Yankees: Re-signed Joba Chamberlain to a one-year deal; signed Bobby Wilson and Reegie Corona to minor league deals.
Athletics: Re-signed John Jaso and Seth Smith to one-year deals.
Angels: Re-signed Alberto Callaspo to a two-year deal; re-signed Jason Vargas to a one-year deal.
Cubs: Re-signed Matt Garza to a one-year deal.
Giants: Re-signed Jose Mijares, Hunter Pence, and Buster Posey to one-year deals.
Indians: Re-signed Drew Stubbs and Chris Perez to one-year deals; signed Ryan Raburn to a minor league deal.
Orioles: Re-signed Matt Wieters to a one-year deal.
Blue Jays: Re-signed Josh Thole to a two-year deal.
Tigers: Re-signed Rick Porcello to a one-year deal.
White Sox: Signed Tony Pena Jr. to a minor league deal; signed Matt Lindstrom to a one-year deal.
Marlins: Singed Matt Downs to a minor league deal.


No HOF inductees this year

January 10, 2013

> Not this year. Arguably the highest debated Hall of Fame election ever ended with no new inductees. The highest percentage a player received was Craig Biggio with 68%. Here are the rest of the results:

Craig Biggio- 68%
Jack Morris- 68%
Jeff Bagwell- 60%
Mike Piazza- 58%
Tim Raines- 52%
Lee Smith- 48%
Curt Schilling- 39%
Roger Clemens- 38%
Barry Bonds- 36%
Edgar Martinez- 36%
Alan Trammell- 34%
Larry Walker- 22%
Fred McGriff- 21%
Dale Murphy- 19%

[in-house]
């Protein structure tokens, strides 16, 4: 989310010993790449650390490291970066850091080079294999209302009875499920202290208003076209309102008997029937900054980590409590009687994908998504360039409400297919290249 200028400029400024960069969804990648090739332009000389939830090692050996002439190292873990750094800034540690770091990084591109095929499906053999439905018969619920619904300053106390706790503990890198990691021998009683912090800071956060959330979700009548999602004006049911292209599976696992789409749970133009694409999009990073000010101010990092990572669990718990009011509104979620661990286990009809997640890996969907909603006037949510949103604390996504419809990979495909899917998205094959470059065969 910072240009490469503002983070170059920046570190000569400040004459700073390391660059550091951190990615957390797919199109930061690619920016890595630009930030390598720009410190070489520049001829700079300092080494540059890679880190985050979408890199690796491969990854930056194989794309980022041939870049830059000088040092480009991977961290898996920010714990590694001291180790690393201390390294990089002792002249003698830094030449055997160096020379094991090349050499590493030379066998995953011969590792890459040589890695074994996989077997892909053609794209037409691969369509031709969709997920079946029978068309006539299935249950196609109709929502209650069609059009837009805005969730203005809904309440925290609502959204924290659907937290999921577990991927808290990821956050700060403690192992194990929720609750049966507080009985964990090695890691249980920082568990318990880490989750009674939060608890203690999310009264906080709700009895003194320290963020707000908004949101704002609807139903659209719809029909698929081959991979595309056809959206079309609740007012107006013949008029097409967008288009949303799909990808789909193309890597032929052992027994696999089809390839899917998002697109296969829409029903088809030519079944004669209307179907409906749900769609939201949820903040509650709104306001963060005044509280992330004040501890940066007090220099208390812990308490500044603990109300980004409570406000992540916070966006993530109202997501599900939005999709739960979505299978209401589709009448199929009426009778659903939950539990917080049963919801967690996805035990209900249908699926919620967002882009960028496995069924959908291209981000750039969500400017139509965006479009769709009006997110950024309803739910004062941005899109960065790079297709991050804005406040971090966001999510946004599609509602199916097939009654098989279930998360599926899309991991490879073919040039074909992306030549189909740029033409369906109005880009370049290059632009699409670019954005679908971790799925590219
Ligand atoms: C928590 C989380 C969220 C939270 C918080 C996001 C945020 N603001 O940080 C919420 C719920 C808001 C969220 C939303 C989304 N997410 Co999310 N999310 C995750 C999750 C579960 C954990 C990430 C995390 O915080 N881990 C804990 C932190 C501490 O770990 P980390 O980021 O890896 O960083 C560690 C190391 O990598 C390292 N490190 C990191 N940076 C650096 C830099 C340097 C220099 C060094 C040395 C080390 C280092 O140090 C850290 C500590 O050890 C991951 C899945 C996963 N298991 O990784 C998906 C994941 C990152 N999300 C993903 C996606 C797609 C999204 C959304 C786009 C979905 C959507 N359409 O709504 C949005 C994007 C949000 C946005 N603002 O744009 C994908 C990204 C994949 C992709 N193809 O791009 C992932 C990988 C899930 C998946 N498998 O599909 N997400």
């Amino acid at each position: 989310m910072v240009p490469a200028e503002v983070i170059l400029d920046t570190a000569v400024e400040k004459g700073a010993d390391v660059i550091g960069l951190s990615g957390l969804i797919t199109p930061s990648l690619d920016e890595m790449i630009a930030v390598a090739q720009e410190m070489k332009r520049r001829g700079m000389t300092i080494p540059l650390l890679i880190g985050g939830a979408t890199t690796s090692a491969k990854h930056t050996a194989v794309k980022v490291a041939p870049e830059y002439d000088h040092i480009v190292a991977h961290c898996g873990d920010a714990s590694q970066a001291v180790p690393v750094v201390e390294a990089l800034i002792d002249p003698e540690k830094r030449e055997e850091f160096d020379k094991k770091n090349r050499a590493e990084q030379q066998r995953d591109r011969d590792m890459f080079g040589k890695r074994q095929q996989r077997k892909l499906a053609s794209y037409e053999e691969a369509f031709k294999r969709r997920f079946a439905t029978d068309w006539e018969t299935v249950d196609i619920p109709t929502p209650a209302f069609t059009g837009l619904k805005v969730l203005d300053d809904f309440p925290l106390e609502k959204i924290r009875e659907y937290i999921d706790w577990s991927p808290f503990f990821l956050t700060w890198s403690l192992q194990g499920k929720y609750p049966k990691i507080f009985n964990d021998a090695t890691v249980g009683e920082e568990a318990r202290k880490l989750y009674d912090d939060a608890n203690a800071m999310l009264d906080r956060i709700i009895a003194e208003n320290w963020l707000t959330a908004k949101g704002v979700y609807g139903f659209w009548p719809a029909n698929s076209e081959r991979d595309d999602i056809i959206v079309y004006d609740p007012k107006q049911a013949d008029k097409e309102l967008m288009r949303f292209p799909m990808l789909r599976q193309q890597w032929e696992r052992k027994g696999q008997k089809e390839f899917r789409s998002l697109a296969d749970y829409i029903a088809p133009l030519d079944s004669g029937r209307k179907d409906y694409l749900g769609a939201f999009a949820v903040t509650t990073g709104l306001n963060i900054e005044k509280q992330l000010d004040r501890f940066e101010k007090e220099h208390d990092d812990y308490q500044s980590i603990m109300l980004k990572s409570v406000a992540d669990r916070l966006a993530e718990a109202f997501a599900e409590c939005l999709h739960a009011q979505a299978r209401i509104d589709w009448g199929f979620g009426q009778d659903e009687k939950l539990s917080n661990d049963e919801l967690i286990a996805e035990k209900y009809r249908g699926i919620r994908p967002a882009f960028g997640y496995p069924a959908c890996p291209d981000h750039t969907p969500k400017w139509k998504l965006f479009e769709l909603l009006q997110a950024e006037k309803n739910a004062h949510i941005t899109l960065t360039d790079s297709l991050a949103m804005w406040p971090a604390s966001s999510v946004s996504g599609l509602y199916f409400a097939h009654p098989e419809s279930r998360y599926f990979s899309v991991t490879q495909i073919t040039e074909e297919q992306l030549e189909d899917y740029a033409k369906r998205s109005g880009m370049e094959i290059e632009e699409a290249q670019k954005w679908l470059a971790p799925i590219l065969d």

Mark McGwire- 17%
Don Mattingly- 13%
Sammy Sosa- 13%
Rafael Palmeiro- 9%

(Players who received less than 5% were left off this list)

I’ve never really publicly expressed my opinion regarding the Hall of Fame, particularly with this ballot. But forget about steroids for a second: two players who did absolutely nothing to affect their playing careers- Joe Jackson and Pete Rose- are banned from the Hall of Fame for gambling. That alone makes me start to question the legitimacy of the Hall when two of the greatest players ever don’t even receive consideration (and if they did receive consideration, they’d be in in an instant).

Anyway, I guess if I were held at gunpoint and had to create a ballot, mine would include Biggio, Bagwell, Raines, Smith, Clemens, Bonds, and Schilling. There would probably be some edits if I actually took the time and sat down to think about it, but those are the first names that come to mind for me. Again, though, I’ve never been one to obsess over Hall voting.

> Ryan Braun is going to play for the US team in the World Baseball Classic in 2013 (he also participated in the 2009 game).

I’m probably not as opposed to this as others. It does bring about a higher risk of injury and cuts into Spring Training, but I’d much rather have a position player in the WBC than a pitcher.

> The recently-signed Mike Gonzalez thinks the Brewers are built to win.

> Minor moves: 

Rangers: Signed Lance Berkman (wow) and Jason Frasor to one-year deals; outrighted Eli Whiteside to Triple-A; designated Tommy Hottovy for assignment.
Mariners: Signed Mike Jacobs to a minor league deal; outrighted D.J. Mitchell to Triple-A.
Indians: Signed Nick Swisher to a four-year deal; designated Neal Thomas for assignment; signed Brett Myers to a one-year deal; signed Jerry Gil, Edward Paredes, and Scott Kazmir to minor league deals; acquired Quincy Latimore from the Pirates.
Dodgers: Signed Jeremy Moore and Alfredo Amezaga to minor league deals; signed J.P. Howell to a one-year deal.
Royals: Signed Blaine Boyer and Chad Tracy to minor league deals.
Orioles: Released Elvis Duran; claimed Luis Martinez off waivers from the Rangers.
Blue Jays: Claimed Chad Beck off waivers from the Pirates.